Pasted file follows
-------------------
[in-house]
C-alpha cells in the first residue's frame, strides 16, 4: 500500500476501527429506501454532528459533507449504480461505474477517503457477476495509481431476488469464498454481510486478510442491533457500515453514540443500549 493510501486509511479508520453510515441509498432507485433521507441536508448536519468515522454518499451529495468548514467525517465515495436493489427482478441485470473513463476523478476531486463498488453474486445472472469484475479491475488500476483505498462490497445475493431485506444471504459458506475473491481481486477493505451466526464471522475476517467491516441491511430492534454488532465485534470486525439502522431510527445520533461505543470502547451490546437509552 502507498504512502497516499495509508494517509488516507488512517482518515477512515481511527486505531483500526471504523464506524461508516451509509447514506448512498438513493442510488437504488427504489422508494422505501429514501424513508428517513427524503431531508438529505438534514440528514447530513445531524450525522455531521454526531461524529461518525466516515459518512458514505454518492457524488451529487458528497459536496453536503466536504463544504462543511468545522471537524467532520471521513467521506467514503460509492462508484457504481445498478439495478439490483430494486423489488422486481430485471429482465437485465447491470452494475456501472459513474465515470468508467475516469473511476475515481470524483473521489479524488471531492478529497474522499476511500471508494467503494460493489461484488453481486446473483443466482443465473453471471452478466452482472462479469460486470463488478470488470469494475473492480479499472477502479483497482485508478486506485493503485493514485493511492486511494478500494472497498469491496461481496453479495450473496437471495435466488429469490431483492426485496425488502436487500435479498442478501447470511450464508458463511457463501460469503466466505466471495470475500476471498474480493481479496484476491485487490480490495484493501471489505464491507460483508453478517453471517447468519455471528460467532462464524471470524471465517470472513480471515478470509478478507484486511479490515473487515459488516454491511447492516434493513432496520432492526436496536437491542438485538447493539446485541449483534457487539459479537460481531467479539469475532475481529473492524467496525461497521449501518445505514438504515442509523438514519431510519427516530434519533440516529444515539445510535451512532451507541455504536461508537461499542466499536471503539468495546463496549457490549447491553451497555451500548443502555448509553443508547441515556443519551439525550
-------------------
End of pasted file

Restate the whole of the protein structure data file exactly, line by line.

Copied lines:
[in-house]
C-alpha cells in the first residue's frame, strides 16, 4: 500500500476501527429506501454532528459533507449504480461505474477517503457477476495509481431476488469464498454481510486478510442491533457500515453514540443500549 493510501486509511479508520453510515441509498432507485433521507441536508448536519468515522454518499451529495468548514467525517465515495436493489427482478441485470473513463476523478476531486463498488453474486445472472469484475479491475488500476483505498462490497445475493431485506444471504459458506475473491481481486477493505451466526464471522475476517467491516441491511430492534454488532465485534470486525439502522431510527445520533461505543470502547451490546437509552 502507498504512502497516499495509508494517509488516507488512517482518515477512515481511527486505531483500526471504523464506524461508516451509509447514506448512498438513493442510488437504488427504489422508494422505501429514501424513508428517513427524503431531508438529505438534514440528514447530513445531524450525522455531521454526531461524529461518525466516515459518512458514505454518492457524488451529487458528497459536496453536503466536504463544504462543511468545522471537524467532520471521513467521506467514503460509492462508484457504481445498478439495478439490483430494486423489488422486481430485471429482465437485465447491470452494475456501472459513474465515470468508467475516469473511476475515481470524483473521489479524488471531492478529497474522499476511500471508494467503494460493489461484488453481486446473483443466482443465473453471471452478466452482472462479469460486470463488478470488470469494475473492480479499472477502479483497482485508478486506485493503485493514485493511492486511494478500494472497498469491496461481496453479495450473496437471495435466488429469490431483492426485496425488502436487500435479498442478501447470511450464508458463511457463501460469503466466505466471495470475500476471498474480493481479496484476491485487490480490495484493501471489505464491507460483508453478517453471517447468519455471528460467532462464524471470524471465517470472513480471515478470509478478507484486511479490515473487515459488516454491511447492516434493513432496520432492526436496536437491542438485538447493539446485541449483534457487539459479537460481531467479539469475532475481529473492524467496525461497521449501518445505514438504515442509523438514519431510519427516530434519533440516529444515539445510535451512532451507541455504536461508537461499542466499536471503539468495546463496549457490549447491553451497555451500548443502555448509553443508547441515556443519551439525550